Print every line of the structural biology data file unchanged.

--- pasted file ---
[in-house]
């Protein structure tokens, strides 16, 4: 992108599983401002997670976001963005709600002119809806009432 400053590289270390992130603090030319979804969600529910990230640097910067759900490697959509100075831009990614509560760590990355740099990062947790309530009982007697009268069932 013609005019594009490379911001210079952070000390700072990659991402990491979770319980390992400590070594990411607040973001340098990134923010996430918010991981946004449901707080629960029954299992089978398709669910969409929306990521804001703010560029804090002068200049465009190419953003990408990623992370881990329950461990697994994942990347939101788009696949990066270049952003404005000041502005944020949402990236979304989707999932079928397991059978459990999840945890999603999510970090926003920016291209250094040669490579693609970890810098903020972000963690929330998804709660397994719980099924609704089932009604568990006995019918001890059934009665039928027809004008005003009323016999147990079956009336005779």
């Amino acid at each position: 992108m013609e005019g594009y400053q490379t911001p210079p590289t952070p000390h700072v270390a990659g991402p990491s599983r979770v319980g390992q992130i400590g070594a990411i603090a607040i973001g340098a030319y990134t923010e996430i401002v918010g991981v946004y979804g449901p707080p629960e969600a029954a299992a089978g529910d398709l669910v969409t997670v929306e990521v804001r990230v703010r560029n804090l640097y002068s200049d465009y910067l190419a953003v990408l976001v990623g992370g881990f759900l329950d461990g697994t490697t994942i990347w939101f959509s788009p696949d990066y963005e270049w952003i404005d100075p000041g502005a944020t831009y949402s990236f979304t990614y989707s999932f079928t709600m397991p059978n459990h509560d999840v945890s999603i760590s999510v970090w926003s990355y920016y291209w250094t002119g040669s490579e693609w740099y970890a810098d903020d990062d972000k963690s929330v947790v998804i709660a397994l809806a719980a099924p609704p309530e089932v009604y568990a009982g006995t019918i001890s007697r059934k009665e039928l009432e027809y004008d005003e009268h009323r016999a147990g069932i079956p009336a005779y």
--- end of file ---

[in-house]
């Protein structure tokens, strides 16, 4: 992108599983401002997670976001963005709600002119809806009432 400053590289270390992130603090030319979804969600529910990230640097910067759900490697959509100075831009990614509560760590990355740099990062947790309530009982007697009268069932 013609005019594009490379911001210079952070000390700072990659991402990491979770319980390992400590070594990411607040973001340098990134923010996430918010991981946004449901707080629960029954299992089978398709669910969409929306990521804001703010560029804090002068200049465009190419953003990408990623992370881990329950461990697994994942990347939101788009696949990066270049952003404005000041502005944020949402990236979304989707999932079928397991059978459990999840945890999603999510970090926003920016291209250094040669490579693609970890810098903020972000963690929330998804709660397994719980099924609704089932009604568990006995019918001890059934009665039928027809004008005003009323016999147990079956009336005779």
């Amino acid at each position: 992108m013609e005019g594009y400053q490379t911001p210079p590289t952070p000390h700072v270390a990659g991402p990491s599983r979770v319980g390992q992130i400590g070594a990411i603090a607040i973001g340098a030319y990134t923010e996430i401002v918010g991981v946004y979804g449901p707080p629960e969600a029954a299992a089978g529910d398709l669910v969409t997670v929306e990521v804001r990230v703010r560029n804090l640097y002068s200049d465009y910067l190419a953003v990408l976001v990623g992370g881990f759900l329950d461990g697994t490697t994942i990347w939101f959509s788009p696949d990066y963005e270049w952003i404005d100075p000041g502005a944020t831009y949402s990236f979304t990614y989707s999932f079928t709600m397991p059978n459990h509560d999840v945890s999603i760590s999510v970090w926003s990355y920016y291209w250094t002119g040669s490579e693609w740099y970890a810098d903020d990062d972000k963690s929330v947790v998804i709660a397994l809806a719980a099924p609704p309530e089932v009604y568990a009982g006995t019918i001890s007697r059934k009665e039928l009432e027809y004008d005003e009268h009323r016999a147990g069932i079956p009336a005779y």